|How you get them down there is up to you, as a writer, but you'll find some techniques to be more fun than others.|
Vaguely murderous as it sounds, that's basically what you want to do when developing a personality; show the audience things which reinforce the character's nature to make sure everyone's on the same page about who's who and why they're there. If your readers/viewers/players/whatever are allowed to conjure up a concrete image about what's happening, then whatever you're trying to get across is now infinitely more effective than any sort of exposition you could give.
So now you've thrown someone down a metaphorical hole, what next? Make sure all the messages you're showing your audience are consistent in every detail. This one can be a little tricky because it's as much temptation as it is honest mistake; it's a very easy jump to make your character do something completely unsuited to them, physically or emotionally, if you've somehow written yourself into a corner. I've seen heroes double-back on their "No killing" rule, heroines suddenly represent a lot less than the womanly empowerment they had been championing before, and villains create a glaring (and often unexploited) hole in their master plan all because it was more convenient to the immediate plot problems than it was to their complete character arc. In general, sending mixed signals is a no-no. It confuses your reader and causes them to distance themselves from what is often supposed to be the characters they're supposed to identify the most closely with.
Details matter. They matter a whole hell of a lot and with every new one you add about any given character you need to be asking yourself "How does this fit in with my character? How does it change them? Does it give a new context to their actions?" Every action your character makes should, besides fulfilling the immediate goal, either reinforce existing character traits or uncover new ones and if that's the case then for the love of God, they'd better make sense. Not to say that conflicting traits shouldn't be used and aren't interesting, quite the opposite. All I'm saying is that serial killers who reconcile their Catholic faith to continue killing bad guys is a great use of conflicting traits while those same characters suddenly ditching their convictions, tested in the blood of loved ones, to become isolationist hermit sheep herders not only doesn't make sense, but is even a little infuriating.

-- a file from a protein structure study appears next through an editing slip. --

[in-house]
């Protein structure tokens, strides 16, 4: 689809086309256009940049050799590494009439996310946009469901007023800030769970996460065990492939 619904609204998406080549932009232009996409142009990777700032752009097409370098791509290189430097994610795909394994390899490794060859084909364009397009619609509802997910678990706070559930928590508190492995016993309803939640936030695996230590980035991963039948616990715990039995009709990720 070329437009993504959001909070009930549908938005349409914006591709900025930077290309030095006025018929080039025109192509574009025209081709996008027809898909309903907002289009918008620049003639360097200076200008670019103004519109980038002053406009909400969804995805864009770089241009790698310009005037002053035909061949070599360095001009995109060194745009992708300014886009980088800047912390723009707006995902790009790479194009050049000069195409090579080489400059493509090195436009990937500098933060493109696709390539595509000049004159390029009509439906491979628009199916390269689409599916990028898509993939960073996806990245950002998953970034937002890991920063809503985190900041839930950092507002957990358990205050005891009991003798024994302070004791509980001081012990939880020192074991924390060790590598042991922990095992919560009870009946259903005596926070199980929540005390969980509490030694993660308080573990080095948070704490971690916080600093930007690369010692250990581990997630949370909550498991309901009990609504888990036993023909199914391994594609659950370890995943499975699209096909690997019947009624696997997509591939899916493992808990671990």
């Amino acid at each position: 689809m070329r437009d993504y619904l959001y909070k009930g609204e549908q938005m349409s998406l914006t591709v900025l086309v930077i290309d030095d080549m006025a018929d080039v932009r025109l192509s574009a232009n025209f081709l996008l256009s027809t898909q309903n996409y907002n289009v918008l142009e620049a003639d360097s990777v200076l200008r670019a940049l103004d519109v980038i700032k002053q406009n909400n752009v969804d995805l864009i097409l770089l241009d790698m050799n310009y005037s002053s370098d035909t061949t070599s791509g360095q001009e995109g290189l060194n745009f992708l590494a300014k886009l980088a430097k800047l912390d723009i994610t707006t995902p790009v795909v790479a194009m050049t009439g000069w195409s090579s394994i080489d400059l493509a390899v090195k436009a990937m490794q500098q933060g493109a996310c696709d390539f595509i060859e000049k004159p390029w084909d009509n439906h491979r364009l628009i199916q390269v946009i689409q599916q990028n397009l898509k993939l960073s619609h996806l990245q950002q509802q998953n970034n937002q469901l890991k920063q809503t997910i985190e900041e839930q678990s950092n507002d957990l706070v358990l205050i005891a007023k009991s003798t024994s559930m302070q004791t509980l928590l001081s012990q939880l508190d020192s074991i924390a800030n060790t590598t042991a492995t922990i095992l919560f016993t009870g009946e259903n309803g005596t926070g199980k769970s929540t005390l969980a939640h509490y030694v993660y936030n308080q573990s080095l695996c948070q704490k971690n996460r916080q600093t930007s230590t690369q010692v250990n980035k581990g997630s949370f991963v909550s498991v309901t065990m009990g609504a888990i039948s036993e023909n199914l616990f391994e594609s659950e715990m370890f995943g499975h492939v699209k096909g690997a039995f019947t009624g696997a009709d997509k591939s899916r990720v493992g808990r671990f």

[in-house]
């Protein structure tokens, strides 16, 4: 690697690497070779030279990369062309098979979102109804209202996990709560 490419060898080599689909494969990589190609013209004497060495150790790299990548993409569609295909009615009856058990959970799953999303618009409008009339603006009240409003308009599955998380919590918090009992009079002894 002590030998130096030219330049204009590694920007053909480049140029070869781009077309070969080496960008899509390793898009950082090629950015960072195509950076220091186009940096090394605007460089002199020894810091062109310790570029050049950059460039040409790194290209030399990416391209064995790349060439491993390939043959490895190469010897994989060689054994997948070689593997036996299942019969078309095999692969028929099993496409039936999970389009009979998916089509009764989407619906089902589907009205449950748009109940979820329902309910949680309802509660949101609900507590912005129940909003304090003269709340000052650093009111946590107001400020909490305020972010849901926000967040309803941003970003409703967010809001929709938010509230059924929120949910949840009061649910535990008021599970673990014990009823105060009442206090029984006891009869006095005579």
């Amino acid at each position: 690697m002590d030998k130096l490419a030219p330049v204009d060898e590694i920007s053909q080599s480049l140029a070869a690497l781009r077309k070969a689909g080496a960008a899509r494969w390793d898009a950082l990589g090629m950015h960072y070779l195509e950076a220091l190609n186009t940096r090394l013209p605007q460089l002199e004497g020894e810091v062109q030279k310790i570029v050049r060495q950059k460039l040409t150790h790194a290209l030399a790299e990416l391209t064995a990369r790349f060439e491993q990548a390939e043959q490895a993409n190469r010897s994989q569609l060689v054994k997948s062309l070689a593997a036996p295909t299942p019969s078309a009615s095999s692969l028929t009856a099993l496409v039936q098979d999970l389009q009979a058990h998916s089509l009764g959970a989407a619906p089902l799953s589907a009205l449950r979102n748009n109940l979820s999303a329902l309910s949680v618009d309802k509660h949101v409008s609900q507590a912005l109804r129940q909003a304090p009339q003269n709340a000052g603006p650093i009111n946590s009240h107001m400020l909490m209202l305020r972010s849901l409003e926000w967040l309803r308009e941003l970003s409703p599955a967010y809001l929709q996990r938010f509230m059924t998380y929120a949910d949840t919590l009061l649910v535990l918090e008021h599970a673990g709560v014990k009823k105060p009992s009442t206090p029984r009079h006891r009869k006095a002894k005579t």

|And no, you are not Rocco; you never will be. And yes, we can all tell how hard you're trying.|
An offhand example of how this works is Alan Moore's V for Vendetta, or the movie if you don't have the time to read the whole graphic novel (which you should because it's excellent, cough cough). The arguable protagonist, V, starts out doing things which seem strange, confusing, and dangerous to the audience at first. When you meet him, the first two things he does are kill some dirty cops and blow up a federal building to the percussive tune of the 1812 Overture so clearly this guy has something against the government and maybe is also a little crazy. As the story goes on however and you begin to see a pattern established both in the story's present day and character's flash backs, you get a clear, unfettered context on which to base all of his actions, cutting through large swaths of the insanity before the end of the story where his character is made clear as it'll ever be and you're given your satisfying ending.
To return briefly to the hole metaphor, if you tell someone there's a really deep hole, make sure the hole is actually deep before you throw them down into it. If it looks like a hundred feet but turns out to be only two, they're probably going to be pretty upset at all the mixed signals you're giving them (and also that you threw them into a pothole) and will probably climb out of the hole to start hitting you. Make sure they can never climb out of the hole. Never.
|This man digs some pretty deep holes if you know what I'm saying.|
Okay, I think we're done with the hole-based murder metaphors now. I promise. I think.
So now you know that a character is only interesting if traits about them are shown with details, not told with exposition and that those details need to all jive together to the extent that writing up a new character is as much solving an equation as it is telling a story and that's great. With those two together you're relatively well-armed to start experimenting with character building and see what does and doesn't work. There's one more nasty tripwire waiting for you though and, in its own way, it's even more devious than what we've covered so far.
It's a very common meme among writers that in everything you produce, a little bit of you goes into it and I'll agree that this is patently true; if you're any good at writing you write what you know and doing that for any length means that at least a little bit of your life, experience, or mindset is going to end up in that story no matter what you do. That truth has a darker side to it though; occasionaloftenly it's taken as license to cast yourself as the main character and that usually leads to...mixed results at best. I'll be honest; I'm actually hard-pressed to come up with many good examples for this because it's really mostly only the kind of thing you see in writing as they're almost always one man shows and so more prone to ego tripping and I go out of my way to avoid that bullshit. If you're interested, aparently Glenn Beck did that and you could also make a case that Ayn Rand did so as well though her stories are really more paper-thin parables for her philosiphies than paper-thin romanticizing of herself. Insofar as movies, Tommy Wiseau's The Room is a film written, produced, directed by, and starring Tommy Wiseau and is, by all accounts, a complete crazy mess of a story to accommodate one man's gigantic head.